The Job Candidate's Education: Brick-and-Mortar vs. Online Degrees
By: Catherine Conlan
Once upon a time, it was relatively simple to assess a job candidate’s education. Not so anymore, given the evolution of online learning, which continues to grow.
A report from the Babson Survey Research Group says the number of U.S. college and graduate students enrolled in at least one online course rose by almost 4 percent between 2013 and 2014.
For employers, online learning and online degrees can cause confusion on a resume, especially if the institution is unrecognized. Thus the task of evaluating degree programs and the institutions that issue them can be a challenge, particularly for those less experienced in recruitment.
“For greener hiring managers, the online degree versus brick-and-mortar degree debate may prove a perplexing one,” says Kate Zabriskie, founder and CEO of Business Training Works, a business training company in Port Tobacco, Maryland.
“Seasoned HR managers, however, realize that to truly evaluate talent, you must key in on certain resume aspects, and conduct a formal interview with your prospect. Online degrees should not prove a disqualifier or proper evaluator of position-fit or talent,” adds Zabriskie.
These expert insights can help you evaluate online learning pedigrees against brick-and-mortar degrees.
Focus on the Institution, Not the Format
One of the reasons it can be a challenge to compare online and “real world” degrees is that there is such wide variety in the quality of institutions that issue degrees.
When online degrees first appeared, they were often associated with for-profit universities that had reputations as “degree mills.” But as more reputable brick-and-mortar institutions offer online degrees as well, online degrees are losing their stigma.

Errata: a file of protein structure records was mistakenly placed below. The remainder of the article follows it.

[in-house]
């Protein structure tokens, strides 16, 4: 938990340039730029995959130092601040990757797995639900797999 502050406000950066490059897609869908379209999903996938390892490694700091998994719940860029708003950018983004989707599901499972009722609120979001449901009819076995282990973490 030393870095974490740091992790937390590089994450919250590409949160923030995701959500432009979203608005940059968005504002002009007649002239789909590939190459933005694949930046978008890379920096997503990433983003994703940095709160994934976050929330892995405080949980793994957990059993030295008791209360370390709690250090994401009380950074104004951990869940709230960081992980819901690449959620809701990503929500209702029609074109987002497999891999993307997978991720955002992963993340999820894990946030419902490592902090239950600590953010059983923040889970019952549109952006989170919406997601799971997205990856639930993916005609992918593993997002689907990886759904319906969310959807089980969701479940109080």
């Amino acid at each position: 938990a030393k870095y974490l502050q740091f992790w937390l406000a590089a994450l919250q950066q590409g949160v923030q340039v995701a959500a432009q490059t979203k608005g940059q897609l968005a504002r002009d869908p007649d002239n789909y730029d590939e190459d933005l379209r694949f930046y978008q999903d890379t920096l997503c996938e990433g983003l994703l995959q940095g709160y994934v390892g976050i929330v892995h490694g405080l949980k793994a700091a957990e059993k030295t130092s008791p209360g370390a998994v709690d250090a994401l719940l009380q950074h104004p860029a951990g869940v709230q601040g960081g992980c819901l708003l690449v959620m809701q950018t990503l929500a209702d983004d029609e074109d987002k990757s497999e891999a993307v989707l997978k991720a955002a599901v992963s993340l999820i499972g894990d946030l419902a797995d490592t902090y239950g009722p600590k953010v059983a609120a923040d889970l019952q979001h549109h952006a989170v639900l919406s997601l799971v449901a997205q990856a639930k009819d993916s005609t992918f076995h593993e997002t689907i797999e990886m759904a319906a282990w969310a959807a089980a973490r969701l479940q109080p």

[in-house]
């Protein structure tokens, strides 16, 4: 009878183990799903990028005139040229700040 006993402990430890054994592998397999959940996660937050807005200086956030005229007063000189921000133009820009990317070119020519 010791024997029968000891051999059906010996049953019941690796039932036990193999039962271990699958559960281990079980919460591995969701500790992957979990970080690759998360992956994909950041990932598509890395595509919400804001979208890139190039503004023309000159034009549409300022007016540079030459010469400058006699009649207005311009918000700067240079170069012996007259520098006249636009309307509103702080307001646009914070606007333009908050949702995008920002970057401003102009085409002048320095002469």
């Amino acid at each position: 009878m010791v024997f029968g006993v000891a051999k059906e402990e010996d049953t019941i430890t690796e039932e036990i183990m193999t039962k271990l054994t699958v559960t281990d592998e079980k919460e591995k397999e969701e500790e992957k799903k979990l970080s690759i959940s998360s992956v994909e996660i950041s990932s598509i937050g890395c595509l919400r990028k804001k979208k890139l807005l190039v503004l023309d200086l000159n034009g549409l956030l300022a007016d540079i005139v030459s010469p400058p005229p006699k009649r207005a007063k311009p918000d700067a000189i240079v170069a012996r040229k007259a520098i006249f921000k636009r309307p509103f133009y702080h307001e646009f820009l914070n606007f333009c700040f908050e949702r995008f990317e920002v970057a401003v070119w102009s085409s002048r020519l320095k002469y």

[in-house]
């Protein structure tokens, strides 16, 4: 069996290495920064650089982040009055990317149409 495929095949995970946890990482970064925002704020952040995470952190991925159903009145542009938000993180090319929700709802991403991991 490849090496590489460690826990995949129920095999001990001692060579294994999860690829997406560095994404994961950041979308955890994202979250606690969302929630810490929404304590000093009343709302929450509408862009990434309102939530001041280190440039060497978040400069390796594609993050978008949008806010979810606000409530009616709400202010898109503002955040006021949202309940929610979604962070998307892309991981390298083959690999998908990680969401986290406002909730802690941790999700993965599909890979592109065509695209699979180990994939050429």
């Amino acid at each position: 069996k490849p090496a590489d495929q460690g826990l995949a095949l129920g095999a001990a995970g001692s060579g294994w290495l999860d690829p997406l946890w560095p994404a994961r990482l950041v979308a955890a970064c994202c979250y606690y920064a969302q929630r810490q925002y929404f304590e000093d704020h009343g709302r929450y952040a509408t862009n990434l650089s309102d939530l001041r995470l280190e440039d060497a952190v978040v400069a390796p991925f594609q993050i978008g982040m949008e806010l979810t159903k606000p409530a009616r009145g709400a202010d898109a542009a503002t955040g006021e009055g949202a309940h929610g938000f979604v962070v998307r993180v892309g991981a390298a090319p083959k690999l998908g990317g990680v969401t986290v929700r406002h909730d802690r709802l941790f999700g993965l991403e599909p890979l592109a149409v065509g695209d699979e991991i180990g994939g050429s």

“Hiring managers should hire candidates with verifiable degrees from colleges and universities that are in good accreditation standing, whether online or on-campus degrees,” says Dawn Spaar, director of adult and professional studies at Harrisburg University of Science and Technology in Harrisburg, Pennsylvania.
Accreditation means the institution has achieved standards set by a peer review board. An institution will often display its accreditation status on its website, or you can check with the U.S. Department of Education.
Understand the Degree Program
Once you’ve determined the status of the institution, you’ll need to dig into what the applicant went through to get the degree. Some reputable institutions offer online degrees that are just as rigorous as real-life ones, experts say.
To determine the rigor of the program, look at the courses and curriculum that went into online and on-campus degrees to see if they’re of similar quality, says Beverly Magda, associate provost of strategic partnerships at Harrisburg University of Science and Technology.
Take the time to research the faculty and their credentials in various programs as well. “If the educational institutions hire faculty to solely teach online, confirm that they have similar credentials to the faculty that teach on-campus,” she says.
Then, review the learning outcomes that the degree programs have, says Sy Islam, an assistant professor at Farmingdale State College in Farmingdale, New York. If a student has graduated from a social work program at a particular college, for example, what should they have learned?
Compare that with the job description you have, he says, to determine whether the candidate can be reasonably expected to have the knowledge and skills you need in the position.
Consider the Candidate’s Context
Finally, remember that a degree is one data point within someone’s resume. Their achievements, past jobs and career trajectory are just as important when it comes to indicating what an applicant got out of their educational experience. Assessing those can give you a clearer idea of whether the candidate can succeed at your organization.
“Review the resume for the applicant's core skills and identify what they can do based on the resume,” Islam says. “Do those qualifications match the position? If the answer is yes, then the applicant should stay in contention for the job. if the answer is no, it’s best not to interview them.”
During the interview, use behavioral interview questions to learn how the candidate approaches challenges and projects; also consider doing an assessment of some kind to determine their skill level.
“While a candidate’s educational history is important, in some cases where they went to school -- or whether that education was online or brick-and-mortar -- may be less important than the skills the applicant gained in whichever school they went to,” says Islam.